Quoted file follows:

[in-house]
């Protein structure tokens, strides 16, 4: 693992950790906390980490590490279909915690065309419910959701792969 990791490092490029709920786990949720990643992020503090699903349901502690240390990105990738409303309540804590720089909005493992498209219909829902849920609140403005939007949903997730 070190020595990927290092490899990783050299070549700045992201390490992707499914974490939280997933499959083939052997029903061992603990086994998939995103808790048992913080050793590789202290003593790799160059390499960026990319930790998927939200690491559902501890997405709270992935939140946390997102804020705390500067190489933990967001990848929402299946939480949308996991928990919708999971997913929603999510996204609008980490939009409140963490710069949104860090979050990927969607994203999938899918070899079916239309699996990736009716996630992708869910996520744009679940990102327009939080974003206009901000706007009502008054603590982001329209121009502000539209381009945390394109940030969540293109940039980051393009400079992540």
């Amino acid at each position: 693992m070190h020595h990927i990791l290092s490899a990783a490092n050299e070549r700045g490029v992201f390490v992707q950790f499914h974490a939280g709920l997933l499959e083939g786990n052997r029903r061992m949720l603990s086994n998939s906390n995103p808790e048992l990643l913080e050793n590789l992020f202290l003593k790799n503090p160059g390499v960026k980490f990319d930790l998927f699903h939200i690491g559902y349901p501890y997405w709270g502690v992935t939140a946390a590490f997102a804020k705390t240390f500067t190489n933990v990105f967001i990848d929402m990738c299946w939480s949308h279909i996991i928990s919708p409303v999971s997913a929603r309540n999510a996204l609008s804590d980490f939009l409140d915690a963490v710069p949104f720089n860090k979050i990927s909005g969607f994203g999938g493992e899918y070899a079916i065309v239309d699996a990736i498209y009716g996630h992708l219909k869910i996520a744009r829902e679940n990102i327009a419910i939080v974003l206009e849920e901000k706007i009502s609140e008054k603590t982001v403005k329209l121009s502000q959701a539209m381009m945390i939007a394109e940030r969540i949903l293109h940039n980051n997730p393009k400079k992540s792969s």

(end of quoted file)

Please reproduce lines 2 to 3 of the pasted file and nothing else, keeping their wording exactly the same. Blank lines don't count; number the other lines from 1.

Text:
């Protein structure tokens, strides 16, 4: 693992950790906390980490590490279909915690065309419910959701792969 990791490092490029709920786990949720990643992020503090699903349901502690240390990105990738409303309540804590720089909005493992498209219909829902849920609140403005939007949903997730 070190020595990927290092490899990783050299070549700045992201390490992707499914974490939280997933499959083939052997029903061992603990086994998939995103808790048992913080050793590789202290003593790799160059390499960026990319930790998927939200690491559902501890997405709270992935939140946390997102804020705390500067190489933990967001990848929402299946939480949308996991928990919708999971997913929603999510996204609008980490939009409140963490710069949104860090979050990927969607994203999938899918070899079916239309699996990736009716996630992708869910996520744009679940990102327009939080974003206009901000706007009502008054603590982001329209121009502000539209381009945390394109940030969540293109940039980051393009400079992540």
């Amino acid at each position: 693992m070190h020595h990927i990791l290092s490899a990783a490092n050299e070549r700045g490029v992201f390490v992707q950790f499914h974490a939280g709920l997933l499959e083939g786990n052997r029903r061992m949720l603990s086994n998939s906390n995103p808790e048992l990643l913080e050793n590789l992020f202290l003593k790799n503090p160059g390499v960026k980490f990319d930790l998927f699903h939200i690491g559902y349901p501890y997405w709270g502690v992935t939140a946390a590490f997102a804020k705390t240390f500067t190489n933990v990105f967001i990848d929402m990738c299946w939480s949308h279909i996991i928990s919708p409303v999971s997913a929603r309540n999510a996204l609008s804590d980490f939009l409140d915690a963490v710069p949104f720089n860090k979050i990927s909005g969607f994203g999938g493992e899918y070899a079916i065309v239309d699996a990736i498209y009716g996630h992708l219909k869910i996520a744009r829902e679940n990102i327009a419910i939080v974003l206009e849920e901000k706007i009502s609140e008054k603590t982001v403005k329209l121009s502000q959701a539209m381009m945390i939007a394109e940030r969540i949903l293109h940039n980051n997730p393009k400079k992540s792969s």